February 1, 2015 |

Man on the Street: The Decentralization of Pizza

By Scott Wiener


Scott Wiener

Scott Wiener. owner Scott’s Pizza Tours

Naples. Chicago. New Haven. New York City. Since the dawn of time, they have been the most important pizza cities on the planet. It’s completely understandable because these locales each have a long history of Southern Italian habitation, so their pizza scenes reach back further than others. But as time rolls on and we step further from pizza’s humble past, I’m noticing that more cities are upping their pizza games.

The realization hit me hard on a recent trip to London, a city that isn’t exactly known for its cuisine. My expectations were frighteningly low in London. That’s why I was so blown away by the variety and quality I experienced. Just as we’re seeing across the US, London is all about wood-fired ovens. I guess they don’t call it the Big Smoke for nothing! The best part was that I didn’t just find a slew of identical pizzerias –– each place was honing its own unique style. One pizzeria called Homeslice is all about large-format pizzas –– sort of a cross between New York style and Neapolitan. Franco Manca does a riff on fast-baking Neapolitan with the addition of a tart and tangy sourdough crust. Pizza East, the last pizzeria I hit before leaving town, makes a hybrid crust that combines the tender crisp of a Midwestern pizza with the airy stature characteristic of Southern Italian bases.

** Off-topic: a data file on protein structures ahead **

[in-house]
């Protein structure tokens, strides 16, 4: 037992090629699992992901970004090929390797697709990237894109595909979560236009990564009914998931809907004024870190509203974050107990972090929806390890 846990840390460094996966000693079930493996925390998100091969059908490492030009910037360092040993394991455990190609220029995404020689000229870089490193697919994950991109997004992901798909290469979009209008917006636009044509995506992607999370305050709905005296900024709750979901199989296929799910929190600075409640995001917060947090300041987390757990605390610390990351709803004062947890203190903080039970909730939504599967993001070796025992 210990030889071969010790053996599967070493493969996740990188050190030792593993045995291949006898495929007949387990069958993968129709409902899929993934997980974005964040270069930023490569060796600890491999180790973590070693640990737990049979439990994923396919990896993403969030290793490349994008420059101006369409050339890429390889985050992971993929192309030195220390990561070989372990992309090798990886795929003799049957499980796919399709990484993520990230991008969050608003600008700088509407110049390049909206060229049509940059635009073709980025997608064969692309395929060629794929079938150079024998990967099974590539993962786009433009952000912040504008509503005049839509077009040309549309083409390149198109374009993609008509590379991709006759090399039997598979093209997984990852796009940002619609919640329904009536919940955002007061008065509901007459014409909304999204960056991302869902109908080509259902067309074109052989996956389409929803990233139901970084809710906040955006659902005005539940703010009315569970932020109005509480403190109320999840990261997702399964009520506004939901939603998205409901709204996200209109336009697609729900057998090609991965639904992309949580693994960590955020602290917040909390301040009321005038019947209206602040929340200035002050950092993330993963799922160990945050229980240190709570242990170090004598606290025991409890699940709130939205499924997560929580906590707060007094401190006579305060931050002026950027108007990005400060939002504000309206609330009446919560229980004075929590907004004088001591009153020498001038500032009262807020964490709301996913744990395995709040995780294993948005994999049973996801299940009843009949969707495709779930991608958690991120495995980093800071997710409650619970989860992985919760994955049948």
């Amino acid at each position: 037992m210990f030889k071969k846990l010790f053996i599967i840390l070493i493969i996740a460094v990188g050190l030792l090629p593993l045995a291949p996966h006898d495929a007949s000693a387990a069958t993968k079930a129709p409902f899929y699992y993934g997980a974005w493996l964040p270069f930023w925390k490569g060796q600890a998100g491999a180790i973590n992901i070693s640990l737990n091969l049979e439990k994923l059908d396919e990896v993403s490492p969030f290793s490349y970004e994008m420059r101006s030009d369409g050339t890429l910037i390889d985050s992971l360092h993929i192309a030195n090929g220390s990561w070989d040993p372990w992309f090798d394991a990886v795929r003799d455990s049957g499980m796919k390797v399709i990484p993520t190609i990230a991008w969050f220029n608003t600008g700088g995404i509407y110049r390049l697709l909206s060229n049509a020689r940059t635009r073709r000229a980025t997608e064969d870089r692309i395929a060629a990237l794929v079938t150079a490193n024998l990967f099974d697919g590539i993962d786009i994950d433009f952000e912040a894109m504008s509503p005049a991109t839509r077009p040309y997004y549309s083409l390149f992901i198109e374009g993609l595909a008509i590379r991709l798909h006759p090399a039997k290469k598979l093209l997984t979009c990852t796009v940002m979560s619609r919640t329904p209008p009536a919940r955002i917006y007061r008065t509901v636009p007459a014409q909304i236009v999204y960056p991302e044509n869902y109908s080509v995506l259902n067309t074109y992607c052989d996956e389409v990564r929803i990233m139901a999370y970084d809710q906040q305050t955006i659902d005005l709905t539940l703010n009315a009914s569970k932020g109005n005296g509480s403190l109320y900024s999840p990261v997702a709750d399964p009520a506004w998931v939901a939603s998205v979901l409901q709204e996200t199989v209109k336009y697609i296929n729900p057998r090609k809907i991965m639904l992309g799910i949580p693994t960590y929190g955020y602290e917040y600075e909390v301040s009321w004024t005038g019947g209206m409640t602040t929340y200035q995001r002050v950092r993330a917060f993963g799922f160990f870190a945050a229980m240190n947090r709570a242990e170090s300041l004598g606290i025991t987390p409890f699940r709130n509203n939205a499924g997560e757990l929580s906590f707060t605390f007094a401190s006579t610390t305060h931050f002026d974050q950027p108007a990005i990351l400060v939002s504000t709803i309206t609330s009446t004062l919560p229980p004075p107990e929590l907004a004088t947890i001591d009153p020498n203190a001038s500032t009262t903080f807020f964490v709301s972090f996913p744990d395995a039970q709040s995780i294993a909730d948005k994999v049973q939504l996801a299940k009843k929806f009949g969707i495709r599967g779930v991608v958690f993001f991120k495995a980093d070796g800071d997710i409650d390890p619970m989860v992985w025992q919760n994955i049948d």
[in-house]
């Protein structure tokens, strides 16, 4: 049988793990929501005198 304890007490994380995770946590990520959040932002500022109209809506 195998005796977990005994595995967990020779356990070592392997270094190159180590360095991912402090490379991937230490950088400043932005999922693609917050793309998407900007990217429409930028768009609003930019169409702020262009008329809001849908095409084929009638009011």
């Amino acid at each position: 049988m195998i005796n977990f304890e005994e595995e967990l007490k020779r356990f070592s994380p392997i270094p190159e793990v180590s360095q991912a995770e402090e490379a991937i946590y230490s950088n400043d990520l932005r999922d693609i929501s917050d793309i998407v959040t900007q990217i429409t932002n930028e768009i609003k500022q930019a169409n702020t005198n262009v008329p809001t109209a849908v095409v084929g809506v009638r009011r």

All three of these restaurants use wood-fired ovens to achieve completely different results, but the legitimacy of London’s pizza potential proved positively potent once I tasted a Pizza Margherita at L’Antica Pizzeria Napoletana in Hampstead. Not only was it delicious, also it tasted exactly like the best pizzas I’ve had in Naples.

How could this be? Don’t you need century-old ovens and indigenous water to replicate a crust quality so perfectly? Not at all. These notions have been holding pizza back for decades and the time has finally come to put them to bed. I have a strong feeling we’re witnessing the end of “We import all our water from New York” and “This is my grandmother’s uncle’s cousin’s yeast starter.” Rather than proving our worth with magic potions, we’re doing our homework and educating ourselves about the actual science and techniques that make good pizza. I get e-mails every week from prospective pizzaioli and they aren’t looking for a consultant to come tell them what to do. They’re asking for classes and training so that they can learn for themselves. The techniques they’ll learn are way more important than knowing what flour and tomatoes to buy. This spread of knowledge means pizza is going to get better everywhere!

So what about our venerated pizza cities? In 20 years will we still take pizza pilgrimages to Pizzeria da Michele in Naples, Lou Malnati’s in Chicago, Frank Pepe’s in New Haven, and Lombardi’s in New York City? Absolutely! The value of history can’t be ignored — but I’d rather have a tasty pizza than a dusty one.

Scott Wiener owns and operates Scott’s Pizza Tours in New York City.